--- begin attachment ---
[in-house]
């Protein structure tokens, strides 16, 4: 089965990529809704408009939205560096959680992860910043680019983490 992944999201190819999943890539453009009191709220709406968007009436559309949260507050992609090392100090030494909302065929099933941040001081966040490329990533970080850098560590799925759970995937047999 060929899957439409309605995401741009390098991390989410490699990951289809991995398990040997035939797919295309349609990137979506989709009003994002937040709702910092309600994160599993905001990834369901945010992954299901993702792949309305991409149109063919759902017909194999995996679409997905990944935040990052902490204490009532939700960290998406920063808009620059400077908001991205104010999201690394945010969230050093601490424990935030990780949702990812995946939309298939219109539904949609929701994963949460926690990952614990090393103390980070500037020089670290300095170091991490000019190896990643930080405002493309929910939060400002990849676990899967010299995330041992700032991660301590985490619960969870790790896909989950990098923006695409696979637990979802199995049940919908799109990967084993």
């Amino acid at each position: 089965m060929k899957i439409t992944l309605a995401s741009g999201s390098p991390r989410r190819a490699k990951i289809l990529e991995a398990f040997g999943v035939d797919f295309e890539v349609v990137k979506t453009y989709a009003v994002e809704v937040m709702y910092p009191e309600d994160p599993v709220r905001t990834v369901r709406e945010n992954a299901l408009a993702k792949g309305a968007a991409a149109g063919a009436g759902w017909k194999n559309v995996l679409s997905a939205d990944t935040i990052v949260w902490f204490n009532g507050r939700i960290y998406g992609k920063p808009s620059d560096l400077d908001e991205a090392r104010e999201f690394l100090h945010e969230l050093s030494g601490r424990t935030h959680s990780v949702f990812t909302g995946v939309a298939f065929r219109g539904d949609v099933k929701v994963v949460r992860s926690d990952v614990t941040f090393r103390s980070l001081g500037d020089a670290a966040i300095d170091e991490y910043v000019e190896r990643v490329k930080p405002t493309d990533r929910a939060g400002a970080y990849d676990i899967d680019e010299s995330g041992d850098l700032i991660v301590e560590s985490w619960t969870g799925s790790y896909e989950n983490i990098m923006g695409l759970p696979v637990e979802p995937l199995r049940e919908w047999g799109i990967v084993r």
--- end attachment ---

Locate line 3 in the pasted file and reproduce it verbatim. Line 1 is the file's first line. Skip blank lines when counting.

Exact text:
């Amino acid at each position: 089965m060929k899957i439409t992944l309605a995401s741009g999201s390098p991390r989410r190819a490699k990951i289809l990529e991995a398990f040997g999943v035939d797919f295309e890539v349609v990137k979506t453009y989709a009003v994002e809704v937040m709702y910092p009191e309600d994160p599993v709220r905001t990834v369901r709406e945010n992954a299901l408009a993702k792949g309305a968007a991409a149109g063919a009436g759902w017909k194999n559309v995996l679409s997905a939205d990944t935040i990052v949260w902490f204490n009532g507050r939700i960290y998406g992609k920063p808009s620059d560096l400077d908001e991205a090392r104010e999201f690394l100090h945010e969230l050093s030494g601490r424990t935030h959680s990780v949702f990812t909302g995946v939309a298939f065929r219109g539904d949609v099933k929701v994963v949460r992860s926690d990952v614990t941040f090393r103390s980070l001081g500037d020089a670290a966040i300095d170091e991490y910043v000019e190896r990643v490329k930080p405002t493309d990533r929910a939060g400002a970080y990849d676990i899967d680019e010299s995330g041992d850098l700032i991660v301590e560590s985490w619960t969870g799925s790790y896909e989950n983490i990098m923006g695409l759970p696979v637990e979802p995937l199995r049940e919908w047999g799109i990967v084993r």